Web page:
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According to this reddit comment thread, it is undefined if an attempt is made to read memory before it has been written to. I'm referring to normal heap memory which has been succesfully malloced.

... note that this is not strictly valid C: the compiler/runtime system is allowed to initialize uninitialized memory with so-called trap representations, which cause undefined behavior on access.

I find this hard to believe. Is there a Standard quote?

Of course, I understand that there is no guarantee that the memory has been zeroed out. The values in this uninitialized memory are essentially pseudo-random or arbitrary. But I can't really believe that the Standard would refer to this as undefined behaviour (in the sense that it might segfault, or delete all your files, or whatever). The rest of the reddit thread there didn't cast any more light on this issue.

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Erm, what do you think undefined behavior means? (Yes, using allocated memory before it has been initialized produces undefined behavior) –  Brian Roach Feb 9 '12 at 22:38
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@Brian I assume he's asking whether the entire behavior (ie will this segfault) is undefined, or just the value that would result from reading. –  Owen Feb 9 '12 at 22:40
    
@Owen, that's right, I've updated the question accordingly. –  Aaron McDaid Feb 9 '12 at 22:42
    
You can't have a subset of undefined. It means the behavior is not defined. Will it segfault? Who knows; the behavior is undefined. This doesn't mean it will segfault or delete your files, in fact, it probably won't do anything bad ... but you can't rely on that because there's nothing to say it won't. –  Brian Roach Feb 9 '12 at 22:48
    
The memory is indeterminate, and this is listed as undefined behavior in the non-normative Annex J (Portability), but I couldn't find anything normative explicitly stating that accessing indeterminate memory is U.B. –  David Thornley Feb 9 '12 at 22:50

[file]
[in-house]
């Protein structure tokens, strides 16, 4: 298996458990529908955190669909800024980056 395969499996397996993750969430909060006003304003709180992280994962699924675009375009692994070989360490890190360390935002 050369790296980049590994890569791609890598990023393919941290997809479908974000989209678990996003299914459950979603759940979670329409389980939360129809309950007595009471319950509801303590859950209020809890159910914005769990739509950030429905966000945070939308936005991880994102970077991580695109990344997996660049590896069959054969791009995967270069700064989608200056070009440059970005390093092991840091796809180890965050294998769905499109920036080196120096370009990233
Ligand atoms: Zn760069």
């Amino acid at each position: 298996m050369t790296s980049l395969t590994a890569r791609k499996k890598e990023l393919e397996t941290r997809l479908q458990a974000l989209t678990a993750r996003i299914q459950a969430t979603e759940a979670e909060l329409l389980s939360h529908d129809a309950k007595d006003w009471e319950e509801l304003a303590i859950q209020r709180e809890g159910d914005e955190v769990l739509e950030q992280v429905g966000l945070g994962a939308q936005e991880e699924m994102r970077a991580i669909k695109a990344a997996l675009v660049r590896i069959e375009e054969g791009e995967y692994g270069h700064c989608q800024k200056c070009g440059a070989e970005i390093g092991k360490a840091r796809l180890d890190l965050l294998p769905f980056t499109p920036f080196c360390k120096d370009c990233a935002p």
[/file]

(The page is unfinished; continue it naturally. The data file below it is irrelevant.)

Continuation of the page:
3 Answers 3

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If accessing through a char*, this is defined. But otherwise, this is undefined behavior.

(C99, 7.20.3.3) "The malloc function allocates space for an object whose size is specified by size and whose value is indeterminate."

on indeterminate value:

(C99, 3.17.2p1) "indeterminate value: either an unspecified value or a trap representation"

on trap representation reading through a non-character type being undefined behavior:

(C99, 6.2.6.1p5) "Certain object representations need not represent a value of the object type. If the stored value of an object has such a representation and is read by an lvalue expression that does not have character type, the behavior is undefined. [...] Such a representation is called a trap representation."

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Add a standard quote stating that accessing a trap representation results in undefined behavior, and you'll have the complete chain. (But, as of this comment, you're still missing that one.) –  Brooks Moses Feb 9 '12 at 22:44
    
@BrooksMoses done –  ouah Feb 9 '12 at 22:47
    
@BrooksMoses, that's the big question. What does "trap representation" mean? –  Aaron McDaid Feb 9 '12 at 22:47
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@ouah, so it is well-defined (but arbitrary/indeterminate) if a char* is used? –  Aaron McDaid Feb 9 '12 at 22:49